Case Description-An 11-year-old spayed female Collie was evaluated because of regurgitation, dysphagia, severe ptyalism, coughing, and weight loss of approximately 12 weeks' duration. Esophageal squamous cell carcinoma had been diagnosed prior to referral on the basis of results of radiographic and endoscopic examination and histologic evaluation of biopsy samples. A percutaneous endoscopically placed gastrostomy (PEG) tube had been inserted 2 weeks prior to referral, and the dog was being treated for infection at the gastrostomy site. Clinical Findings-Physical examination findings included marked ptyalism, stertor, and inflammation and discharge at the gastrostomy site. Treatment and Outcome-Surgical options were declined by the owner, and palliative treatment was chosen to alleviate clinical signs and facilitate PEG tube removal. With fluoroscopic guidance, a self-expanding metallic stent was placed in the esophageal lumen at the site of obstruction. Botulinum toxin A was injected into the mandibular salivary glands under ultrasonographic guidance as treatment for severe ptyalism. Following discharge, clinical improvement was reported until euthanasia for unrelated disease 12 weeks after stent placement. Necropsy revealed that the stent had not migrated and had remained patent with some tumor ingrowth but no evidence of stricture or obstruction. Clinical Relevance-Esophageal stenting effectively treated obstruction and improved clinical signs and may be beneficial for palliative treatment in other animals with malignant esophageal tumors. Although the degree to which botulinum toxin A injection into salivary glands improved clinical signs could not be determined, it may potentially be useful as adjunctive treatment to reduce severe ptyalism.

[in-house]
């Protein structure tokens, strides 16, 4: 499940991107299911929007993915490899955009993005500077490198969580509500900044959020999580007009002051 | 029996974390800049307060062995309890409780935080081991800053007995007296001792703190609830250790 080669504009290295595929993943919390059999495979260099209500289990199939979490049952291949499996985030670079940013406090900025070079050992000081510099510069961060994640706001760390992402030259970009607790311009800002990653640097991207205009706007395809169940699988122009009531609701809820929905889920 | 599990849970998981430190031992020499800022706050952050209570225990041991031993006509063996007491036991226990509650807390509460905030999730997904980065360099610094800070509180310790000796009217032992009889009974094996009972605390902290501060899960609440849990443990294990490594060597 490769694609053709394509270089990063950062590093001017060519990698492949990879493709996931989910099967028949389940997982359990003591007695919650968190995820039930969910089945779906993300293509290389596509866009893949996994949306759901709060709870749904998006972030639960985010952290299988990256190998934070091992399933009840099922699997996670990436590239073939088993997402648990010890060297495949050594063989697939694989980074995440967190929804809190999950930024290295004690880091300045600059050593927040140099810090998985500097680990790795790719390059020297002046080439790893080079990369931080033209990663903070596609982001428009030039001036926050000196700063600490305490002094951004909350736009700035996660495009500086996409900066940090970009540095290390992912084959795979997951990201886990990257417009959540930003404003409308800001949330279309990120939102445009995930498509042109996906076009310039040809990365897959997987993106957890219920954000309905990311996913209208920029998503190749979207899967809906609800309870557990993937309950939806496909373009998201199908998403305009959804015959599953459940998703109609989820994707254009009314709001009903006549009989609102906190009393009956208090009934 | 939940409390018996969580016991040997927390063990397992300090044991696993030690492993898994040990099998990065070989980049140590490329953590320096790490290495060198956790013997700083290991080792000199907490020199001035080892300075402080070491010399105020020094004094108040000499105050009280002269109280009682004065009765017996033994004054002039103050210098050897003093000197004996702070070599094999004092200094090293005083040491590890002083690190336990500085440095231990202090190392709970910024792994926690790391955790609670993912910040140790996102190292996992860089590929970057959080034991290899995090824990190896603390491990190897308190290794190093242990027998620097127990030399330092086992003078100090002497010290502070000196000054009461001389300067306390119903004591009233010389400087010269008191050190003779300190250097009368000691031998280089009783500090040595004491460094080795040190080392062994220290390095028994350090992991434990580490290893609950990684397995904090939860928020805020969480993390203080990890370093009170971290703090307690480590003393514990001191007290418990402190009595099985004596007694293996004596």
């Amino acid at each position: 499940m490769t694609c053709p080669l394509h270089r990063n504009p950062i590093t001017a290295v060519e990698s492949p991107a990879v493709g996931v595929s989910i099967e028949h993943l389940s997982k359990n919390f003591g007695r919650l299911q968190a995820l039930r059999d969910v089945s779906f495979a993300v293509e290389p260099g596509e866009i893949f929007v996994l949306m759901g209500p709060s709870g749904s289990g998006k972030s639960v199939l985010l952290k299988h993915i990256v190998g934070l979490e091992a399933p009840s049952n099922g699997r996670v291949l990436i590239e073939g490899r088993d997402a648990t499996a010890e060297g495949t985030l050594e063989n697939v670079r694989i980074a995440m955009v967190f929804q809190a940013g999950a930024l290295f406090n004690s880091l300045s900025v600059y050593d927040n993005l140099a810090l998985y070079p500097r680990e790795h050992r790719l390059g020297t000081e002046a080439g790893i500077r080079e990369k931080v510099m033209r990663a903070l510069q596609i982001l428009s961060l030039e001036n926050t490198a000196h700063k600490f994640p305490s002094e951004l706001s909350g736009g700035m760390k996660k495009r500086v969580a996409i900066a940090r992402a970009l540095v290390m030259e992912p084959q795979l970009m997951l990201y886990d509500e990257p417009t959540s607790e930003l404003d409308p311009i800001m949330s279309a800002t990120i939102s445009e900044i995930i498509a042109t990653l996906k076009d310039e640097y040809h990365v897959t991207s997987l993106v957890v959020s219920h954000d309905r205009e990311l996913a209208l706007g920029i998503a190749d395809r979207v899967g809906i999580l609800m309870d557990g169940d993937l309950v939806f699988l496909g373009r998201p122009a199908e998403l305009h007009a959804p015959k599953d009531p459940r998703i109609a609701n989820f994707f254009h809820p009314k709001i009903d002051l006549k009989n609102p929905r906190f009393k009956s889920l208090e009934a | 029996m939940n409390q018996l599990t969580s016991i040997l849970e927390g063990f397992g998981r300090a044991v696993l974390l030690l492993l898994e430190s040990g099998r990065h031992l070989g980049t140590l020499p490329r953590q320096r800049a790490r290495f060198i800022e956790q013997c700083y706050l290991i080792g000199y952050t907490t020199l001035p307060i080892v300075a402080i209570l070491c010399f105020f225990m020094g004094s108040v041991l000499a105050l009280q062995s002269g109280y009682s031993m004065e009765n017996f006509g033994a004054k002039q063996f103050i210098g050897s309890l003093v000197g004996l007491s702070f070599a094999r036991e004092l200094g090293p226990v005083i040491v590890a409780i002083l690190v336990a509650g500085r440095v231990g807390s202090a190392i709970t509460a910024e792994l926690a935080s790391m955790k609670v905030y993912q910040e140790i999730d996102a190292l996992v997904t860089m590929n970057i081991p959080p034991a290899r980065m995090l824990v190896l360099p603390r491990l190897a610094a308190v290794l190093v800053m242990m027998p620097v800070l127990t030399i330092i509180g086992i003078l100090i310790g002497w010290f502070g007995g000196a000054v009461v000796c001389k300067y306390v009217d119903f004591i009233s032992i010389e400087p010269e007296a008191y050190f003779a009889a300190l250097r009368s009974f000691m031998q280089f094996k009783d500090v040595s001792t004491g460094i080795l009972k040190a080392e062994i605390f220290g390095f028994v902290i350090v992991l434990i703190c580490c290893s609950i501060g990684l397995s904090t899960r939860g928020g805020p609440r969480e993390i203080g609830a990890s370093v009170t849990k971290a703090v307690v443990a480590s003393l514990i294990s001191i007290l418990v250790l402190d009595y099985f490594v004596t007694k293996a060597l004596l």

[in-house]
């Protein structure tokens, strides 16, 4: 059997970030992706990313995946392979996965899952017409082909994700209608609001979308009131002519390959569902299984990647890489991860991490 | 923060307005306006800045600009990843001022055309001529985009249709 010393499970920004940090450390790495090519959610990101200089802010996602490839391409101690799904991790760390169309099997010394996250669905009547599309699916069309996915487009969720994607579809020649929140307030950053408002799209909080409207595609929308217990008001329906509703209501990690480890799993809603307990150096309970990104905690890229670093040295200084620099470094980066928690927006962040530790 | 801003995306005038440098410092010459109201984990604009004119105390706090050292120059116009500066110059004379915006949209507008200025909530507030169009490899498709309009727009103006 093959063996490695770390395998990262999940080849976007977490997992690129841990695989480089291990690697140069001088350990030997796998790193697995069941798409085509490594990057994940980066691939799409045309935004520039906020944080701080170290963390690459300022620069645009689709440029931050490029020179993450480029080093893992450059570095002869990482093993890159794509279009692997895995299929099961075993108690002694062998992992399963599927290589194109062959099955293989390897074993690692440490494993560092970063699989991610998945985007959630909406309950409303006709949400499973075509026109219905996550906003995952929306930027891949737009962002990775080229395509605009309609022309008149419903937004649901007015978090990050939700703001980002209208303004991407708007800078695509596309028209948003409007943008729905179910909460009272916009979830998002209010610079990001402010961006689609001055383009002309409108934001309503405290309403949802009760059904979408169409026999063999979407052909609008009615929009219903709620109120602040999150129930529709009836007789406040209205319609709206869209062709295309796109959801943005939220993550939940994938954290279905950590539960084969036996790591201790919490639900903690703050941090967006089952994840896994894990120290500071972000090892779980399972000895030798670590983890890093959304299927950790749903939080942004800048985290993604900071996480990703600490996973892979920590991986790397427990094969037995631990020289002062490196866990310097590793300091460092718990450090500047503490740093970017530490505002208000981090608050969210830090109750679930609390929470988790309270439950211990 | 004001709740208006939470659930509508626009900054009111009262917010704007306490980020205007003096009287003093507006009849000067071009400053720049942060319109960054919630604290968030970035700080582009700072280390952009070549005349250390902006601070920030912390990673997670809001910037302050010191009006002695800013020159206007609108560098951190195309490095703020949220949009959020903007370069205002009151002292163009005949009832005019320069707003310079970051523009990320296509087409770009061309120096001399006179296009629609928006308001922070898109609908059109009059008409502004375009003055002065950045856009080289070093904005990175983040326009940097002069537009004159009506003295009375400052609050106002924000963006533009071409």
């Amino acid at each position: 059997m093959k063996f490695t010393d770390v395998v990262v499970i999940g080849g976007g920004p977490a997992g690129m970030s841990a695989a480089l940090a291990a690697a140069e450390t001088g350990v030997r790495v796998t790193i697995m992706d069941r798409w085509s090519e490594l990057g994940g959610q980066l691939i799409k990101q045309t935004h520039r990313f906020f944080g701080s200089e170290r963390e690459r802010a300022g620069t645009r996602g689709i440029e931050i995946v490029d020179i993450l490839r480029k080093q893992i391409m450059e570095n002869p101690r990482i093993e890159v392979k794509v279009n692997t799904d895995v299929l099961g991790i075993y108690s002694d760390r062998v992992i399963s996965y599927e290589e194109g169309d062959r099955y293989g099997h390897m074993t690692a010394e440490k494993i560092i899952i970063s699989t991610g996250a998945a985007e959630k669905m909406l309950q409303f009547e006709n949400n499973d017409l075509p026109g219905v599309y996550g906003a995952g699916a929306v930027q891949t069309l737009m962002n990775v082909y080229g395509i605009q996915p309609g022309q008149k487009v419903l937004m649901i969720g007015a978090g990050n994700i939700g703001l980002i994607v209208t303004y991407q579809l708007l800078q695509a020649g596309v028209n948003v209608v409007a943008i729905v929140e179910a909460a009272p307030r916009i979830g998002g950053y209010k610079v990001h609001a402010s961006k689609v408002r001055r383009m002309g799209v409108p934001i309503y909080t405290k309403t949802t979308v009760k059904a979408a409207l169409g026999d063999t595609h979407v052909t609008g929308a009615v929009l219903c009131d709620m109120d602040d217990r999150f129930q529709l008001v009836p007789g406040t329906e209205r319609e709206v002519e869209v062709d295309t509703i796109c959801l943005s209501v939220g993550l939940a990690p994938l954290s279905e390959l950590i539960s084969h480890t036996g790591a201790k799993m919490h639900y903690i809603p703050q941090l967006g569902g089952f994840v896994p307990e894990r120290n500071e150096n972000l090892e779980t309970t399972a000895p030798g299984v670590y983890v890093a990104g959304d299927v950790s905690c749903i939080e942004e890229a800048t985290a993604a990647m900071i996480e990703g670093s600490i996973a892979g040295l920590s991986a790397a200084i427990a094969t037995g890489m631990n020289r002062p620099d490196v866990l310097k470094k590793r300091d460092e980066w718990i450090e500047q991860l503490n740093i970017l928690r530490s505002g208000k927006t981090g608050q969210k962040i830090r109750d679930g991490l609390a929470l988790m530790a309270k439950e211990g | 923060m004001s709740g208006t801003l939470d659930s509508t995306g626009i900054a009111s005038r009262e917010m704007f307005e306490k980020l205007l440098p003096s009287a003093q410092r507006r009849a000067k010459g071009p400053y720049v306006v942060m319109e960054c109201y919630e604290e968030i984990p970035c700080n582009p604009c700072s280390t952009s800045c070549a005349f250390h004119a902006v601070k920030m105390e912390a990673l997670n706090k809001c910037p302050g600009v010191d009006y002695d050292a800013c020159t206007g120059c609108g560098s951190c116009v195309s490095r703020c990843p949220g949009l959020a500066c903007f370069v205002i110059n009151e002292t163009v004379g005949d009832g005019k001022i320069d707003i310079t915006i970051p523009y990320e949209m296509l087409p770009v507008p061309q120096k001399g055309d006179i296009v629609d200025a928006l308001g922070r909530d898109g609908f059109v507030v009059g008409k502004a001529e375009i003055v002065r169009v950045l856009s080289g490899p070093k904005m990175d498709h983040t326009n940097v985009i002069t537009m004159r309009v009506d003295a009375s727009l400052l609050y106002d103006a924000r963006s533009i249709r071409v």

|Original language||English (US)|
|Number of pages||6|
|Journal||Journal of the American Veterinary Medical Association|
|State||Published - May 15 2012|
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